Gratitude, Attention, Prayer

“Gratitude is not a passive response to something we have been given; gratitude arises from paying attention, from being awake in the presence of everything that lives within and without us…Gratitude is the understanding that many millions of things come together and live together and mesh together and breathe together in order for us to take even one more breath of air, that the underlying gift of life and incarnation as a living participating human being is a privilege, that we are miraculously part of something, rather than nothing. Even if that something is temporarily pain or despair, we inhabit a living world, with real faces, real voices, laughter, and the colour blue…”

     Having just celebrated Thanksgiving, it seems appropriate to consider the notion of gratitude not just for a full table and stomach, but for the broader array of reality – for the likes of “real faces, real voices, laughter, and the colour blue.” What poet David Whyte proposes in the above quote is that true gratitude is an instinct that emerges when we pay attention to the miracle of life incarnate in people, colours, and even pain. We are part of something, not nothing. Our lives, in all their particularity, matter. It is, as Whyte claims, a privilege to be a human being in a living world.

     The key that unlocks gratitude for life is attention. We so often sleepwalk through our days, missing the mystery manifested in the people and things and experiences that, like puzzle pieces, make our lives whole and complete. Without attention we skim the surface of life. Without attention we tend to embrace only what we like, enjoy, and appreciate. But by paying attention, the door to gratitude for all of life and, therefore, to a richer life, opens wide.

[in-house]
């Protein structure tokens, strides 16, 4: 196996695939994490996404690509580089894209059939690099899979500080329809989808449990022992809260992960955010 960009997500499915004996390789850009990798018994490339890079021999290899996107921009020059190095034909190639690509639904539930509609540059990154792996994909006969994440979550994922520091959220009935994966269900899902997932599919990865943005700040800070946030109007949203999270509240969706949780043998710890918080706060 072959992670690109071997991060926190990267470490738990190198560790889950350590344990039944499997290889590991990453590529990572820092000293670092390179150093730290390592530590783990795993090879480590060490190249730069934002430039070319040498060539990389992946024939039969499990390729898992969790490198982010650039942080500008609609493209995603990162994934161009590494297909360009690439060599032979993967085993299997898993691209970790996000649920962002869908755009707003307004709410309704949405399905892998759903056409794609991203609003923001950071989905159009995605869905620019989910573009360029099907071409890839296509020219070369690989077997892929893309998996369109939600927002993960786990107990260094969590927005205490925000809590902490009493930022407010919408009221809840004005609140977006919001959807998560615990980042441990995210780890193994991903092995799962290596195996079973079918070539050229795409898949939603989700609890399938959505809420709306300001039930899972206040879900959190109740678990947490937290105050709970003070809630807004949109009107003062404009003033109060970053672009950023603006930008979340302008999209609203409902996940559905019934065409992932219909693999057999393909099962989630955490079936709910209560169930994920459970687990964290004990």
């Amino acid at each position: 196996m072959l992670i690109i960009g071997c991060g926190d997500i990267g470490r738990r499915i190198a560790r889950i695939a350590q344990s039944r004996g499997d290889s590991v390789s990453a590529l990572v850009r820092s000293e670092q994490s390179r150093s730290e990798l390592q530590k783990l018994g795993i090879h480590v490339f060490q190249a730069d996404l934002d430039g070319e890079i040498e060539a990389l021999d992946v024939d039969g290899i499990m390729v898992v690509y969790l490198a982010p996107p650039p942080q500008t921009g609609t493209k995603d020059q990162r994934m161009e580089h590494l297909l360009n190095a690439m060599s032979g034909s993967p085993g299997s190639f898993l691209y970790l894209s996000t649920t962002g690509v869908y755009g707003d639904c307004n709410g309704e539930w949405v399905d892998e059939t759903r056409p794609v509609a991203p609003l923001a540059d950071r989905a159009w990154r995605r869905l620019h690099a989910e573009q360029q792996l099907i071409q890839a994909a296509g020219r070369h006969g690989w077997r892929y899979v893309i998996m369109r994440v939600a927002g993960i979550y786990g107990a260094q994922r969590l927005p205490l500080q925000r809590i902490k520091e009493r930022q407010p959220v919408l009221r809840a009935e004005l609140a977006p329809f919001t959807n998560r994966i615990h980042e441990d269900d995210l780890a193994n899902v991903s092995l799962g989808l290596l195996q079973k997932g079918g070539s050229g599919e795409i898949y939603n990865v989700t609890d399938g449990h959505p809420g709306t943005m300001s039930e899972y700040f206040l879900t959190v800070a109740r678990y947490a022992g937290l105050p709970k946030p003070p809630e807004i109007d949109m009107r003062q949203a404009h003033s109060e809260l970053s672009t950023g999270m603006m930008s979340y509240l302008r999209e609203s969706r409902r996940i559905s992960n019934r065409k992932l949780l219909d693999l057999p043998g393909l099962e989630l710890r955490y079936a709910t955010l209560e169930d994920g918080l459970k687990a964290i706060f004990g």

French mystic and philosopher Simon Weil has opined that prayer is unmixed attention. When we are fully present to what/whom is before us, and when we are grateful (fully accepting) for whatever/whomever that happens to be, we are in the presence of God understood as the spiritual essence of life.

     We need not rise above the secular to experience the sacred. We need not ascend to the heavens to encounter the holy – the Ultimate and Infinite is intimate “within and without us,” waiting to be experienced through our grateful attentiveness.

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